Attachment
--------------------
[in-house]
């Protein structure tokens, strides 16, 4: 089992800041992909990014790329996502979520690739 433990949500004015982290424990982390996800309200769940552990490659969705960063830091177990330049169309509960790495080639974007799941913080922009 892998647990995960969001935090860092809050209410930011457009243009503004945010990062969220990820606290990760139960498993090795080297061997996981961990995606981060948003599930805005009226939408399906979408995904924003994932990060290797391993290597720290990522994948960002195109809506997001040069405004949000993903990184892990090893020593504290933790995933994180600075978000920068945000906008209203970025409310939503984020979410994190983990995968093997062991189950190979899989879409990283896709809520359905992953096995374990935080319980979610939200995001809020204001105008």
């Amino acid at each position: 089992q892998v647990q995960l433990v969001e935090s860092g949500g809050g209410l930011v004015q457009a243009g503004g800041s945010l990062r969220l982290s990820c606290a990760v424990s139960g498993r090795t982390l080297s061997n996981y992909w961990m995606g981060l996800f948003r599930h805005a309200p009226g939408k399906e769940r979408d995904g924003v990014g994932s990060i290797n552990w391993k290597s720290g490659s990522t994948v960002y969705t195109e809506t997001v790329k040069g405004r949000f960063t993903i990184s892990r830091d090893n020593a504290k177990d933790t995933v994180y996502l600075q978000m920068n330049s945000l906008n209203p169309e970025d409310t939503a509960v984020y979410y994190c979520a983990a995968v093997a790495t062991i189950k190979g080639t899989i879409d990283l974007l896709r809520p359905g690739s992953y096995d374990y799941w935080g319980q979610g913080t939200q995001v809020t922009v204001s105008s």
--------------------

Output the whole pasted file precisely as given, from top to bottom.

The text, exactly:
[in-house]
């Protein structure tokens, strides 16, 4: 089992800041992909990014790329996502979520690739 433990949500004015982290424990982390996800309200769940552990490659969705960063830091177990330049169309509960790495080639974007799941913080922009 892998647990995960969001935090860092809050209410930011457009243009503004945010990062969220990820606290990760139960498993090795080297061997996981961990995606981060948003599930805005009226939408399906979408995904924003994932990060290797391993290597720290990522994948960002195109809506997001040069405004949000993903990184892990090893020593504290933790995933994180600075978000920068945000906008209203970025409310939503984020979410994190983990995968093997062991189950190979899989879409990283896709809520359905992953096995374990935080319980979610939200995001809020204001105008």
């Amino acid at each position: 089992q892998v647990q995960l433990v969001e935090s860092g949500g809050g209410l930011v004015q457009a243009g503004g800041s945010l990062r969220l982290s990820c606290a990760v424990s139960g498993r090795t982390l080297s061997n996981y992909w961990m995606g981060l996800f948003r599930h805005a309200p009226g939408k399906e769940r979408d995904g924003v990014g994932s990060i290797n552990w391993k290597s720290g490659s990522t994948v960002y969705t195109e809506t997001v790329k040069g405004r949000f960063t993903i990184s892990r830091d090893n020593a504290k177990d933790t995933v994180y996502l600075q978000m920068n330049s945000l906008n209203p169309e970025d409310t939503a509960v984020y979410y994190c979520a983990a995968v093997a790495t062991i189950k190979g080639t899989i879409d990283l974007l896709r809520p359905g690739s992953y096995d374990y799941w935080g319980q979610g913080t939200q995001v809020t922009v204001s105008s």